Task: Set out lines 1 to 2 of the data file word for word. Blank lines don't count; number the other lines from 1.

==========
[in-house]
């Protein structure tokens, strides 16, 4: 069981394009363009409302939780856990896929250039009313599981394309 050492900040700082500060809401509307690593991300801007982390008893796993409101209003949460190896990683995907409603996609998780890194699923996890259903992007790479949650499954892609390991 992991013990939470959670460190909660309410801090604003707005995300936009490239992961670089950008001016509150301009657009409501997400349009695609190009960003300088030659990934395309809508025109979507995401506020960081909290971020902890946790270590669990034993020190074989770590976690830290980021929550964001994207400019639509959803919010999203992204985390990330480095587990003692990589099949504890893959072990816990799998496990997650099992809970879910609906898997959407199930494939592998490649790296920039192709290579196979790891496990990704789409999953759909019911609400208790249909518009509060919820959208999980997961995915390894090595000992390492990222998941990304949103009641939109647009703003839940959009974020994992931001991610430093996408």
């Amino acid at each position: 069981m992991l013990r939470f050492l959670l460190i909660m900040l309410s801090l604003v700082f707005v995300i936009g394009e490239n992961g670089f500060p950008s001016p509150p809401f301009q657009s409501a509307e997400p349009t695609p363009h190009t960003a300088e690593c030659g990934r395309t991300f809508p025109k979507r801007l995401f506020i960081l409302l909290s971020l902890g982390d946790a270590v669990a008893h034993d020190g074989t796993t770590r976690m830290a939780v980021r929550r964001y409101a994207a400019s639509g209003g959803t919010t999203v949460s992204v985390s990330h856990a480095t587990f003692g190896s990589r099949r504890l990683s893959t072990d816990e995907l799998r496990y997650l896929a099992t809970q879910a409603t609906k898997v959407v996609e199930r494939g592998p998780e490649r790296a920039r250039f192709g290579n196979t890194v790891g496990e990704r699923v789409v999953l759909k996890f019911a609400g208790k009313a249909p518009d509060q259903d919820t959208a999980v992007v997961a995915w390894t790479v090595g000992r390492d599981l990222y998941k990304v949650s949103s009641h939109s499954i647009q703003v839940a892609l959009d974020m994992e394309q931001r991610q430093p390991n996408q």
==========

[in-house]
């Protein structure tokens, strides 16, 4: 069981394009363009409302939780856990896929250039009313599981394309 050492900040700082500060809401509307690593991300801007982390008893796993409101209003949460190896990683995907409603996609998780890194699923996890259903992007790479949650499954892609390991 992991013990939470959670460190909660309410801090604003707005995300936009490239992961670089950008001016509150301009657009409501997400349009695609190009960003300088030659990934395309809508025109979507995401506020960081909290971020902890946790270590669990034993020190074989770590976690830290980021929550964001994207400019639509959803919010999203992204985390990330480095587990003692990589099949504890893959072990816990799998496990997650099992809970879910609906898997959407199930494939592998490649790296920039192709290579196979790891496990990704789409999953759909019911609400208790249909518009509060919820959208999980997961995915390894090595000992390492990222998941990304949103009641939109647009703003839940959009974020994992931001991610430093996408």